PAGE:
The peace envoy who escalated the crisis

Despite Greenblatt’s inexperience when he took over his position, he did have several levers of influence he could have used, chief among them the personal ties and trust with Trump.

September 10, 2019 09:42
3 minute read.
Jason Greenblatt, US President Donald Trump's Middle East envoy.

Jason Greenblatt, U.S. President Donald Trump's Middle East envoy, attends a reception hosted by the Orthodox Union in Jerusalem ahead of the opening of the new U.S. embassy in Jerusalem, May 14, 2018. (photo credit: AMMAR AWAD/REUTERS)

President Donald Trump’s Middle East envoy, Jason Greenblatt, was very different from his predecessors. While leading US mediators and envoys were generally experienced in diplomacy and foreign policy, as well as usually being familiar with the Middle East and the Arab-Israeli conflict, Greenblatt was a real estate attorney with no diplomatic experience or familiarity with the region. He was appointed, like Trump’s son-in-law, Jared Kushner, simply because of his ties to the president. Greenblatt was a legal adviser to Trump’s business and helped him during the election campaign, too. Nonetheless, his being Jewish was a common denominator with the many envoys who have led US peace teams over time.

Greenblatt was appointed shortly after Trump’s election victory, and initially, it appeared that both the Israeli and Palestinian sides were willing to work with him. During his first months on the job, he met several times with Palestinian President Mahmoud Abbas and other senior Palestinian Authority officials, even visiting a Palestinian refugee camp and meeting with Palestinian and Israeli students and religious leaders. At first, he also tried to promote cooperation between the sides and was involved in the contacts on the Mediterranean-Dead Sea Canal that resulted in understandings between Regional Cooperation Minister Tzachi Hanegbi and the head of the PA’s Water Authority Mazen Ghuneim.

However, these first steps were upended with a series of Trump administration measures against the Palestinians, starting in late 2017. These included the transfer of the US Embassy to Jerusalem, aid cuts, shuttering the PLO office in Washington and departure from the two-state principle – all of which led to a complete and unprecedented rift between the US administrations and Ramallah. Greenblatt became the first US envoy in the annals of the Israeli-Palestinian peace process to lose contact with one of the sides and the ability to serve as a broker.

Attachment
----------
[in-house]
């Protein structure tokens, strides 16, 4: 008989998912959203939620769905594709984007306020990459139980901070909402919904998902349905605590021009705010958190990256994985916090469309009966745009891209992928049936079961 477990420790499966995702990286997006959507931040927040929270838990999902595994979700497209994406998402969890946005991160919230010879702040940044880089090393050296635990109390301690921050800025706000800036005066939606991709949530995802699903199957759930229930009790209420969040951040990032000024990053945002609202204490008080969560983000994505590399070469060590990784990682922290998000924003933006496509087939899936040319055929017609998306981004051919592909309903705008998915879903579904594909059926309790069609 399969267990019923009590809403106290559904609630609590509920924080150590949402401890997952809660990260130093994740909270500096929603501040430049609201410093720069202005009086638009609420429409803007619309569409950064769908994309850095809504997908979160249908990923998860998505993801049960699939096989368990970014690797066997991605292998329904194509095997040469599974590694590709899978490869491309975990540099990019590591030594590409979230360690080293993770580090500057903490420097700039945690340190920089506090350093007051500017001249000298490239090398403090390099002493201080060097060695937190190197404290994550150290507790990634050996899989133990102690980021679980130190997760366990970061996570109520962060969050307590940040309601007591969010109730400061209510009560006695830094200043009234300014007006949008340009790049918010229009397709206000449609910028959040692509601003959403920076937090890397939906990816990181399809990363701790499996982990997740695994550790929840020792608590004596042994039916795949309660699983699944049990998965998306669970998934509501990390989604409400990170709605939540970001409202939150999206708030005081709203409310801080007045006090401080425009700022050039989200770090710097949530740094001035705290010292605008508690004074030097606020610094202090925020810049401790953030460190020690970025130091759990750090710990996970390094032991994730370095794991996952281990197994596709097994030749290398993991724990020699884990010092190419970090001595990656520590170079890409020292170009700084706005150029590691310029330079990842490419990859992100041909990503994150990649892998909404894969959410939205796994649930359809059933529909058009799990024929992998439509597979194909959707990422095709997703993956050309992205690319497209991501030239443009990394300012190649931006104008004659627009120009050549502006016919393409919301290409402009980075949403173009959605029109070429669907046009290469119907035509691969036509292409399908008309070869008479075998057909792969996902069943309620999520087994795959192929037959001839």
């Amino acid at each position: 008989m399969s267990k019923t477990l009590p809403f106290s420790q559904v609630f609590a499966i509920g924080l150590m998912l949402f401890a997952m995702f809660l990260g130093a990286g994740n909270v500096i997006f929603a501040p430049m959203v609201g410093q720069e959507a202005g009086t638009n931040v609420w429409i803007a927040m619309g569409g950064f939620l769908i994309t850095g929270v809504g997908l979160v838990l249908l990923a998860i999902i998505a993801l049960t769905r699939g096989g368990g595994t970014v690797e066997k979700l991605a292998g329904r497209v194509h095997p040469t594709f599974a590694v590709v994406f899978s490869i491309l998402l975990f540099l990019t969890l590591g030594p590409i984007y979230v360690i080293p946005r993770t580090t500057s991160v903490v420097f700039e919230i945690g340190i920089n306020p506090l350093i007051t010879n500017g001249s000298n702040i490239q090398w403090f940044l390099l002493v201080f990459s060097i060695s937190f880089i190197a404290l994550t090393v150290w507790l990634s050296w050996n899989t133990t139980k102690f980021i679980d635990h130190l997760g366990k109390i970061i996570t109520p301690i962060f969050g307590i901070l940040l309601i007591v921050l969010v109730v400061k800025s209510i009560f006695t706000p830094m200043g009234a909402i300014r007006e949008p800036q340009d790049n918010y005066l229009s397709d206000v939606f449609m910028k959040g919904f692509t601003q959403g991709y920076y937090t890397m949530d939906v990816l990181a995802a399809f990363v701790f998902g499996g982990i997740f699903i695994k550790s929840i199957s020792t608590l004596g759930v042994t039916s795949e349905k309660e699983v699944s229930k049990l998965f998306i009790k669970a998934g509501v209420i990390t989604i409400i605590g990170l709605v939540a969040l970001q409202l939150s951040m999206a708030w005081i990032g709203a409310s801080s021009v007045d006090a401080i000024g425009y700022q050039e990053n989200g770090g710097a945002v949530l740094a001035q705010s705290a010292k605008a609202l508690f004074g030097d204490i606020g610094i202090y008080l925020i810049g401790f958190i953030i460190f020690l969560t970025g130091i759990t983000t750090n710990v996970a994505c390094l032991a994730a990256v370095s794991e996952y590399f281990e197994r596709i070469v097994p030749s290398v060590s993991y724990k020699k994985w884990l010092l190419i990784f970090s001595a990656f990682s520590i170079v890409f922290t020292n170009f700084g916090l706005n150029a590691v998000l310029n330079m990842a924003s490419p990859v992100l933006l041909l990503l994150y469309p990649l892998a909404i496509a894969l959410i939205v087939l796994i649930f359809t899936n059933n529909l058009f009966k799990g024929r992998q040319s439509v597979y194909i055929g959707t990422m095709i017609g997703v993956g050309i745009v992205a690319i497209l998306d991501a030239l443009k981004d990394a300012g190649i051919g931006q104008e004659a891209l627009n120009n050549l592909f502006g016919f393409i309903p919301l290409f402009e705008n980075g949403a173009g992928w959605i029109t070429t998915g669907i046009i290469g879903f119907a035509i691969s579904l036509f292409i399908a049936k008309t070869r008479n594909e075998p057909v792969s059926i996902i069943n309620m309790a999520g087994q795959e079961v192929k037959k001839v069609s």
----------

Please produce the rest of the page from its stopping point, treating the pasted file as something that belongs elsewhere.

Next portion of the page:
At that point, rather than taking advantage of his position to calm tensions and try to restore trust and facilitate dialogue with the Palestinians through back channels, Greenblatt actually sought to escalate the crisis and exacerbate the public verbal and media conflict with the Palestinians. He did so in contravention of the basic principles of mediation, which every first-year student of international relations learns. Greenblatt began facing off against various Palestinian representatives on Twitter, and tweeted blatant attacks on the Palestinian leadership. His remarks also disavowed the basic principles of the peace process. He spoke, for example, about Israel’s right to annex territories, and expressed disregard for the international resolutions on the conflict.

The photos showing Greenblatt taking a hammer to breach an ancient tunnel under the Palestinian neighborhood of Silwan in east Jerusalem, at an inauguration ceremony of the “Path of the Pilgrims” that was organized by the Elad organization, was a jarring final note that faithfully reflected the direction in which Greenblatt had taken his role. The much-touted Trump peace plan (dubbed “the Deal of the Century”), over which Greenblatt had labored with Kushner and Ambassador David Friedman, has yet to be unveiled, with its publication date put off repeatedly – whereas the economic component of the blueprint, which the US team presented in Bahrain, failed to leave its mark.

Despite Greenblatt’s inexperience when he took over his position, he did have several levers of influence he could have used, chief among them the personal ties and trust with Trump. He also enjoyed the initial willingness of both sides to cooperate with him. However, his mission has come to a crashing end with the unprecedented rift between the US administration and the Palestinian side, and his inability to play any significant role in the different issues and aspects of the Israeli-Palestinian arena. We do not yet know the reason for Greenblatt’s decision to step down, but it undoubtedly illustrates the pointlessness of the measures to achieve the “Deal of the Century” thus far. It will be interesting to see whether Greenblatt’s departure signals a change in approach and policy, or whether the remaining Kushner-Friedman team will adhere to the current policy guidelines.

The writer is a policy fellow and director of the program on Israeli-Palestinian peacemaking at Mitvim – The Israeli Institute for Regional Foreign Policies. He is a postdoctoral fellow at the Harry S. Truman Research Institute and Leonard Davis Institute for International Relations at the Hebrew University of Jerusalem.

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